From: <> on behalf of Steven Zoppi <>
Sent: Thursday, May 4, 2017 3:26 PM

Subject: [tier-dev-meeting-april2017] 2017 TIER Development Face-to-Face Summary


One week ago, the TIER developer community convened to review the direction-taken and direction-headed for the core components.  In focus for this session were: Packaging, Entity Registry, Core API Security, and General Security. 

Over 45 community members and Internet2 participants registered and we would like to extend heartfelt thanks to those of you who were able to attend.  For those of you who were not able to attend, your voice was missed in the discussions but hopefully, your voices have all been heard through the working group discussions and other venues in which we listen for your feedback! 

The three-hour session's goals were:  

  • Refocus and refine the efforts as a team using feedback from community / development partner experiences. 
  • Review and evaluate the next stages of TIER packaging, instrumentation, interfaces and automation.  
  • Discuss the status and direction of Security and Audit related matters for next releases. 
  • Discuss TIER upgrade processes and procedures for “next cycles” of container delivery. 


Because we use these Global Summit and Technology Exchange meetings as a means of reflection and refinement of future direction, we have a unique opportunity to interactively work through the cross-discipline activities which cannot be done easily in the confines of the working groups alone.   To that end, the notes can be found here: and all are welcome to provide follow-up thoughts or ask questions. 

A key insight from meetings earlier this year led us to assess both the Operational *and* Architectural directions taken by the community in shaping the solutions. 

Key Take-Aways:

Working Well:

  • We now have a defined vision and direction for what constitutes the "entity registry" 
  • We have separated Provisioning from Authorization and established a "TIER Pattern" for Groups which may be built-upon by campus definitions. 
  • The Architecture and Packaging Working Groups have aligned to produce prototype concepts and create working examples for the campus community. 
  • We are now actually performing the builds as envisioned by the various working groups (realizing the goals as intended). 
  • We have a first release of a community "cookbook" in the form of the "Grouper Deployment Guide" which leads the way for the other such component guides. 
  • We now have a functioning "tooling pipeline" which provides the underpinnings for the Developer and Release workbenches. 
  • We now have working component containers which make the implementation of any component in greenfield deployment significantly more efficient and rapid. 


Opportunities for Next Phases 

  • In short ... "More Documentation Please ..."  The campuses need more information illustrating best practices so they can determine how TIER components could work in their campus environments.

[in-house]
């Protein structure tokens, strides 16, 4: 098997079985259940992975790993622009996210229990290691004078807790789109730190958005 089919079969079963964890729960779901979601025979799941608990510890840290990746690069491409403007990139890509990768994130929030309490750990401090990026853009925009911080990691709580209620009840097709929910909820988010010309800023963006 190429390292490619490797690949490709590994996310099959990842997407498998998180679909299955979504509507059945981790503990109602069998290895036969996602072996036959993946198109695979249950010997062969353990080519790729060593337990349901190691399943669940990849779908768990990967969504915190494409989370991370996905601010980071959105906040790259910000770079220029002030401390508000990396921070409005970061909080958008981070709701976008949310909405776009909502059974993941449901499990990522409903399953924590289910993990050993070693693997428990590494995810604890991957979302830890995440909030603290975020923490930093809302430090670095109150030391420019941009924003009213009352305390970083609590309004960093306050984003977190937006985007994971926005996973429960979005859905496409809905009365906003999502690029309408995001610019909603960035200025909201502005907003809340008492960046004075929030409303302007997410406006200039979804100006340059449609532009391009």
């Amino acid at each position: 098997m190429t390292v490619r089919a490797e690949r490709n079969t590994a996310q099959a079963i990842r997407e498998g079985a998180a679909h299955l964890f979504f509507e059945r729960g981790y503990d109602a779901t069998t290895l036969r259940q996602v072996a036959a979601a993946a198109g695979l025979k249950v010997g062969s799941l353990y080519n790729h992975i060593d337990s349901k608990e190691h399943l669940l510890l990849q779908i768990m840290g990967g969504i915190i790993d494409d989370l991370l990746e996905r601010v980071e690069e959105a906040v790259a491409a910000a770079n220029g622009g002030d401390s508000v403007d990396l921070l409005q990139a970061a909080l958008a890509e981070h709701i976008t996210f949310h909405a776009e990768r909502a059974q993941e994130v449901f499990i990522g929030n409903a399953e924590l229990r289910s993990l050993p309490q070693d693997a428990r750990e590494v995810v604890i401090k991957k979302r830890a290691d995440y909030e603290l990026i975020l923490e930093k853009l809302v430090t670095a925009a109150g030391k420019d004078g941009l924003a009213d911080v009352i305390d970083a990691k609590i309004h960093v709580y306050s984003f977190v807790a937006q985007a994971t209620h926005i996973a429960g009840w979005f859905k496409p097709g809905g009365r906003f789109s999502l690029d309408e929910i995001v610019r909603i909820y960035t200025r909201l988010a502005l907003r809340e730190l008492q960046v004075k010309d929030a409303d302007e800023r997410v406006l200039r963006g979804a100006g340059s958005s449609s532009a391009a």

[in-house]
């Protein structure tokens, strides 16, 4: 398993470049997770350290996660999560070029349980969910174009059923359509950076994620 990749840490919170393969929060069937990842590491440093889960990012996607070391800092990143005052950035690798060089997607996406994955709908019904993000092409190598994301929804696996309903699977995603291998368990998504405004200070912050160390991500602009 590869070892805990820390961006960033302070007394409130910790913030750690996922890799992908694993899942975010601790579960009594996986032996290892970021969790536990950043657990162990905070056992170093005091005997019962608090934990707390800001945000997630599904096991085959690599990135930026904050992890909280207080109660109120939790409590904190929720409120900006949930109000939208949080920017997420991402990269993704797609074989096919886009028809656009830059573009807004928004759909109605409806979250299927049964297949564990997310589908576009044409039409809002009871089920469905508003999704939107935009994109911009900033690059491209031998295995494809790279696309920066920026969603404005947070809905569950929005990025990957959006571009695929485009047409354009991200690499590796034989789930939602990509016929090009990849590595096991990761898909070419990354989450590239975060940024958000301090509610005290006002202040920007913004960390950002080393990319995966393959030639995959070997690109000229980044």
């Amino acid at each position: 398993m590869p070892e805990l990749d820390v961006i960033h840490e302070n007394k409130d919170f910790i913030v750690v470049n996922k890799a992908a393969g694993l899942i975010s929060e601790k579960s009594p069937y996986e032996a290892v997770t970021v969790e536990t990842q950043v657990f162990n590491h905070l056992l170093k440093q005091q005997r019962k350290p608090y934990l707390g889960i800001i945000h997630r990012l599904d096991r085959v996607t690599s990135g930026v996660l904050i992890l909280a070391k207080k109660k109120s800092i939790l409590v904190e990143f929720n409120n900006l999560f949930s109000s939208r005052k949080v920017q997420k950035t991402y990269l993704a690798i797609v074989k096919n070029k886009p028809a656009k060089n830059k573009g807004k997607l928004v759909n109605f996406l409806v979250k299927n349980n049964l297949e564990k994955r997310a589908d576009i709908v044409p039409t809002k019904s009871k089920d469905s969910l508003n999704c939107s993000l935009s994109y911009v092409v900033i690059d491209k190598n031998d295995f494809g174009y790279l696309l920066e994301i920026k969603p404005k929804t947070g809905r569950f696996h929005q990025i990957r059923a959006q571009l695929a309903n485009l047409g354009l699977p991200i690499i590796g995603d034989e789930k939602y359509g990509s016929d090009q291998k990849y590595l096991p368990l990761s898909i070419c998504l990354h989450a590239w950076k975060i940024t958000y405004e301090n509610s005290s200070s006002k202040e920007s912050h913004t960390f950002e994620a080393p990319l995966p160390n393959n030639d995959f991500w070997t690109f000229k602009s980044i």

• Expanded partner engagement with solution vendors such as Aegis and Fischer (among others) so they can tailor their offerings to fit the TIER solution base in a "plug and play" fashion.  This would require that these same vendors bring resources to the table just as our campus participants do to work through the standards as part of the TIER community. 
  • Increased community discussions/disclosures in the form of "lessons-learned" and "post mortems" as these component solutions evolve and are deployed into the campus environment.  This is also applicable to other opportunities to reflect and learn from failures and successes. 
  • Enhanced security practices need to be realized through various vulnerability tests, static and dynamic code analysis, "smoke" testing and other automated Quality Assurance activities. 
  • Internet2 and Community Working Groups' communication with the community needs to continue to cast a positive light on the value of changing to these components versus the previous means of deployment.  Showing that "this change, while requiring up-front effort, will pay dividends in the future" as enhancements and maintenance is more rapidly applied and integrated into the delivered components. 
  • Identify and acknowledge which use cases are easier than others to help the community make more informed decisions about how to scope their adoption efforts. While we have numerous use cases from which to choose, the community has observed that some are easier to reconcile than others (due to technical complexity or organizational challenges.)  Lessons learned and shared from, and with the community would be best. 


Finally - the Docker direction has been reaffirmed and a form of outreach to more aggressively validate these components will be pursued. 

While this is a brief update of the topics covered, and there are many more outcomes to share, this meeting illustrated the power of the community to tackle highly complex challenges and deliver solutions tailored to meet its own needs. 

In the spirit of "Crawl/Walk/Run," we are now at the very crucial junction of aggressively testing the roadway we've built for the new vehicles to come.  We are well-positioned to begin the walk, together. 

With thanks to the dedicated working group chairs, participants, and community practitioners who are providing priceless feedback ... we look forward to sharing more between now and the Technology Exchange. 



Steve Zoppi, Ann West, Kevin Morooney and the TIER Program Team 

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